12.4. Show Nonprinting Characters with cat -v or od -c
Especially if you
ASCII-based terminal, files can have characters that your terminal
can't display. Some characters will lock up your
communications software or hardware, make your screen look strange,
or cause other weird problems. So if you'd like to
look at a file and you aren't sure
what's in there, it's not a good
idea to just cat the file!
Instead, try cat -v. It shows an
("printable") representation of
unprintable and non-ASCII characters. In fact,
although most manual pages don't explain how, you
can read the output and see what's in the file.
Another utility for displaying nonprintable files is
od. I usually use its
-c option when I need to look at a file character by
Let's look at a file that's almost
guaranteed to be unprintable: a directory file. This example is on a
standard V7 (Unix Version 7) filesystem. (Unfortunately, some Unix
systems won't let you read a directory. If you want
to follow along on one of those systems, try a compressed file (Section 15.6)
or an executable program from /bin.) A directory
usually has some long lines, so it's a good idea to
pipe cat's output through
% ls -fa
% cat -v . | fold -62
% od -c .
0000000 377 016 . \0 \0 \0 \0 \0 \0 \0 \0 \0 \0 \0 \0 \0
0000020 > 007 . . \0 \0 \0 \0 \0 \0 \0 \0 \0 \0 \0 \0
0000040 341 \n c o m p \0 \0 \0 \0 \0 \0 \0 \0 \0 \0
0000060 \0 \0 M a s s A v e F o o d \0 \0 \0
0000100 \0 \0 h i s t \0 \0 \0 \0 \0 \0 \0 \0 \0 \0
Each entry in a V7-type directory is 16 bytes long
(that's also 16 characters, in the ASCII system).
The od -c command starts each line with the
number of bytes, in octal, shown since the start of the file. The
first line starts at byte 0. The second line starts at byte 20 octal
(that's byte 16 in decimal, the way most people
count). And so on. Enough about od for now,
though. We'll come back to it in a minute. Time to
dissect the cat -v output:
You've probably seen sequences like
^N and ^G. Those are control
Another character like this is ^@, the character
0). There are a lot of NULs in the directory; more about that later.
character (ASCII 177 octal) is shown as ^?. Check
an ASCII chart.
cat -v has its own symbol for characters outside
the ASCII range with their high bits set, also called
-v prints those as M- followed by
another character. There are two of them in the cat
-v output: M-^? and
To get a metacharacter, you add 200 octal. For an example,
let's look at M-a. The octal
value of the letter a is 141. When cat
-v prints M-a, it means the character
you get by adding 141+200, or 341 octal.
You can decode that the character cat prints as
M-^? in the same way. The ^?
stands for the DEL character, which is octal 177. Add 200+177 to get
If a character isn't
it's a regular printable character. The entries in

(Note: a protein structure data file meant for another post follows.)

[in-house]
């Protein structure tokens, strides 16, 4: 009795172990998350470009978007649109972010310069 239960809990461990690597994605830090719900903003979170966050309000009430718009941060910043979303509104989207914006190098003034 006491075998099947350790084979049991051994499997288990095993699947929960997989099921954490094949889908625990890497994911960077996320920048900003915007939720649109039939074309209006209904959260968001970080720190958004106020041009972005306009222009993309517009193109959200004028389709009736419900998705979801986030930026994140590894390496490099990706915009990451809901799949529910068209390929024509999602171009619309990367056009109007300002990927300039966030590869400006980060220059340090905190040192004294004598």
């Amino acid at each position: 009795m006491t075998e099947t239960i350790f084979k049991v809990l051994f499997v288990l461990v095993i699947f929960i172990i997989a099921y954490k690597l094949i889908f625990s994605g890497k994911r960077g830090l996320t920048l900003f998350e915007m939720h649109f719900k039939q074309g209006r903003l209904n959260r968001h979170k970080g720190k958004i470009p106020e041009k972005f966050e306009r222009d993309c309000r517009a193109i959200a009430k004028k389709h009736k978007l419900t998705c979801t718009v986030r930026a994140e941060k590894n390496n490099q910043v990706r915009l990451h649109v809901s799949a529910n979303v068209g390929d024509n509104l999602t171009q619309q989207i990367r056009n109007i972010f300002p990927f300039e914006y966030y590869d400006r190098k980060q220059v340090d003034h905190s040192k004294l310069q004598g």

the directory (., ..,
comp, MassAveFood, and
hist) are all made of regular ASCII characters.
If you're wondering where the entries
MassAveFood and hist are in the
ls listing, the answer is that they
aren't. Those entries have been deleted from the
directory. Unix puts two NUL (ASCII 0, or ^@)
bytes in front of the names of deleted V7 directory entries.
cat has two options,
-t and -e, for displaying
whitespace in a line. The -v option
TAB and trailing-space characters to a
visible form without those options. See Section 12.5.
-c. It's easier to explain than
od -c shows some characters
starting with a backslash (\). It uses the
standard Unix and C abbreviations for control characters where it can. For
instance, \n stands for a newline character,
\t for a tab, etc. There's a
newline at the start of the comp entry -- see
it in the od -c output? That explains why the
cat -v output was broken onto a new line at that
place: cat -v doesn't translate
newlines when it finds them.
The \0 is a NUL character (ASCII 0).
It's used to pad the ends of entries in V7
directories when a name isn't the full 14 characters
od -c shows the octal value of other characters
as three digits. For instance, the 007 means
"the character 7 octal."
cat -v shows this as ^G
Metacharacters, the ones with octal
values 200 and higher, are shown as
cat -v. In od -c,
you'll see their octal values -- such as
Each directory entry on a Unix Version 7 filesystem starts with a
two-byte "pointer" to its location
in the disk's inode table. When you type a filename,
Unix uses this pointer to find the actual file information on the
disk. The entry for this directory (named .) is 377
016. Its parent (named ..) is at
> 007. And
comp's entry is 341
\n. Find those in the cat -v output,
if you want; and compare the two outputs.
Like cat -v, regular printable characters are
shown as is by od -c.
(Section 13.15) program finds printable strings of characters
(such as filenames) inside mostly nonprintable files (such as
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